Operation VetBuild

November 6, 2019 by Stephen J. Thorne

Whether it’s cars, armoured vehicles, ships or aircraft, model-building is one of the joys of childhood—a mindful project with a rewarding outcome. It can be educational, absorbing and relaxing. But, most of all, it’s satisfying.

Now, The Royal Canadian Legion is betting those benefits will carry over to veterans struggling with operational stress injury by introducing a new program called Operation VetBuild.

“Building a scale model requires focus which allows one to become absorbed in a project and thereby placing all of one’s attention to it,” says Craig Hood, the program leader. “It pushes away the bad day or week you may have had and replaces it with accomplishment.”

Introduced in April in Ajax, Ont., the program is the first of its kind in Canada. It follows similar successful initiatives in Great Britain and the United States.

The program uses scale-model building kits in a supportive atmosphere. Working in a stress-free setting alongside other veterans, it is a chance to learn new skills and relax.

Jason Salo, a retired reservist and military policeman, says Operation VetBuild has given him a chance to meet other veterans with similar backgrounds.

“I was missing the camaraderie of getting together and chatting,” says Salo, who attends VetBuild sessions with his 11-year-old son Cohen. “It is interesting to sit around the table with different generations of veterans and hear the same sorts of stories from everybody.”

The sessions offer the father and son a chance to participate in a fun activity together, meet other veterans and learn about the challenges they face.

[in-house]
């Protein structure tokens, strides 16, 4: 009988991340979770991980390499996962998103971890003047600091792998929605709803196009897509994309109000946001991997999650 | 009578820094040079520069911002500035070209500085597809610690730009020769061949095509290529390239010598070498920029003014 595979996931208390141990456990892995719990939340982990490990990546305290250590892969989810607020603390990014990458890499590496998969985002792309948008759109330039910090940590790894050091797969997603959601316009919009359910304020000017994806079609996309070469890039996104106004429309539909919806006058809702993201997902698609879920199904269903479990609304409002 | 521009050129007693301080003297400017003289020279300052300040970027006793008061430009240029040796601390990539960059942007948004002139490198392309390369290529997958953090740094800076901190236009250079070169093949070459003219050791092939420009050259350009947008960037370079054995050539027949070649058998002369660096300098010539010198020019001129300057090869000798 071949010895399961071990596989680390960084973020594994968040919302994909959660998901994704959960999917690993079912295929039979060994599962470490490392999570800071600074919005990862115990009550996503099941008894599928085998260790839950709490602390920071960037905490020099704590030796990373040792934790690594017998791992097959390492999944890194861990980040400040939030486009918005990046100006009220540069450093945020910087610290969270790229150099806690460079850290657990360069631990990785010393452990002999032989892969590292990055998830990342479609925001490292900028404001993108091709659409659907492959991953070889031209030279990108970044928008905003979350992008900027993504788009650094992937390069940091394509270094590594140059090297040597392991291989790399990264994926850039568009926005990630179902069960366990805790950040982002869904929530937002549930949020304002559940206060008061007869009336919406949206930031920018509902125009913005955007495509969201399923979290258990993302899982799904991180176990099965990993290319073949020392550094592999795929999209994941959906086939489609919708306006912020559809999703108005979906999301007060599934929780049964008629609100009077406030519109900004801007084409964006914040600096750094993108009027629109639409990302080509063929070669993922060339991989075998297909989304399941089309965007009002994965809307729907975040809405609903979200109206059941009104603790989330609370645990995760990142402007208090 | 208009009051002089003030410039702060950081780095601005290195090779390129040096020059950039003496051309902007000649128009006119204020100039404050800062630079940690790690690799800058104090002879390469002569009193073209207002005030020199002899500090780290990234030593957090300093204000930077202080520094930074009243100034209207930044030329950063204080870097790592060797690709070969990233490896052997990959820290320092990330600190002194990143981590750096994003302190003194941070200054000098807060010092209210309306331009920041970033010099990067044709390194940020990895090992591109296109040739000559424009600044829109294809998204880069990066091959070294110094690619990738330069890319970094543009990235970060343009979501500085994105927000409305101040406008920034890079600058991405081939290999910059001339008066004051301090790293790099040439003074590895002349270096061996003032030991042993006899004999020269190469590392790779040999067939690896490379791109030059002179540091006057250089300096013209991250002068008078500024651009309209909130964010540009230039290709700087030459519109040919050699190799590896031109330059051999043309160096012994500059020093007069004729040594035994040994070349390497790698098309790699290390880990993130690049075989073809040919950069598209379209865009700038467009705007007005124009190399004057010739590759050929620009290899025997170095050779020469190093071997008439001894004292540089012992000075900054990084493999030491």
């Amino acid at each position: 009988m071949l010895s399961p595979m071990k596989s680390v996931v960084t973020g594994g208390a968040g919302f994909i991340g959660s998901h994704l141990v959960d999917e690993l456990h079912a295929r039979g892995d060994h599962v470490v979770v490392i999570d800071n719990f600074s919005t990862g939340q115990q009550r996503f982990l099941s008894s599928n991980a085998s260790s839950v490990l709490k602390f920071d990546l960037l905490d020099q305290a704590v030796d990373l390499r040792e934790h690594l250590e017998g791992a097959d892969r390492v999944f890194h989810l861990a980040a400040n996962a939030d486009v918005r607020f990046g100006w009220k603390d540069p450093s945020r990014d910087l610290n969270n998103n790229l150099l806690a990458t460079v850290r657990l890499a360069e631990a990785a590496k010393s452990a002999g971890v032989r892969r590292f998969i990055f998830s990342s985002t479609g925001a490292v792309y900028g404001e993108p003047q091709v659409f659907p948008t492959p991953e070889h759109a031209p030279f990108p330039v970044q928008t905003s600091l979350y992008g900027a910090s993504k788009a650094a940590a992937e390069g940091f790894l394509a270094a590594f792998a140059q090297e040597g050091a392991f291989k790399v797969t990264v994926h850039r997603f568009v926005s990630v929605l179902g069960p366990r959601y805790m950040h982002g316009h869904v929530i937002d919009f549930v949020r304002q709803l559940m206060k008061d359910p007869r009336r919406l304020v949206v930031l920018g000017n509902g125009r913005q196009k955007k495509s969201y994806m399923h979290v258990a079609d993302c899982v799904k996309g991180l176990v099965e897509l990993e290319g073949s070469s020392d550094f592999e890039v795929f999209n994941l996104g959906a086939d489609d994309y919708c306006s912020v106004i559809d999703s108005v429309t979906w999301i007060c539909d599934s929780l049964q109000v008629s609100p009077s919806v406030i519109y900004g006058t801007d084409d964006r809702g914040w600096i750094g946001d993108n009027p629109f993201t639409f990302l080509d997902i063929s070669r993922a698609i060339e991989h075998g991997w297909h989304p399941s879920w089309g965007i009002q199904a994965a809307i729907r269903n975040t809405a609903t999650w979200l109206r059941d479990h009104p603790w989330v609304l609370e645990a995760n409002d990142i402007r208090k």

“I look forward to seeing the incredible handiwork, the camaraderie and the peer support that will come from Operation VetBuild,” said Legion Dominion President Tom Irvine.

The idea came from the Legion’s Operational Stress Injury Special Section, of which Hood is chair. He said scale-model building is more than a simple matter of assembly. There is research to be done.

“It starts with collecting images from the internet and books that will help visualize the finished product,” said Hood. “Maybe an event that the vehicle was used in sparks your interest further. From there, you follow the instructions to assemble the kit, being ever mindful of what the finished piece will look like.

“You become immersed into the details. Then the painting begins. You can decide to have it look fresh off the assembly line, weathered and battered or any variation in between. You can make it historically accurate or paint the colours of the rainbow on it. It’s all up to you.”

The process, he says, exercises the brain.

“It helps us manage stress and combat anxiety and depression. But hobbies in general are good for everyone, injured or not. Making the time for hobbies enriches our lives and empowers us to think and live more freely.”

Scale-model building is not new to many veterans, who have already appreciated its benefits. Hood says the program will expand to cater to a wider variety of interests to not only support veterans, but their families as well.

“It’s a successful model that allows serving members and veterans in the U.K. to have an avenue to take their minds off other issues,” British modeller Clive Osbaldston, who has assisted with a Models for Troops program in the U.K., wrote on the Op VetBuild Facebook page.

“It can assist with recovery after brain and other neurological surgeries. It’s also a fantastic way of meeting people and learning a new…hobby.”

Sessions are already planned in Legion branches around the country.

The Royal Canadian Legion Operational Stress Injury Special Section is a national, member-driven initiative that provides outreach, peer support and referral services for veterans and their families affected by operational stress injuries, including anxiety, depression, addictions, PTSD or other mental-health challenges.

To learn more about this initiative, visit www.facebook.com/opvetbuild.

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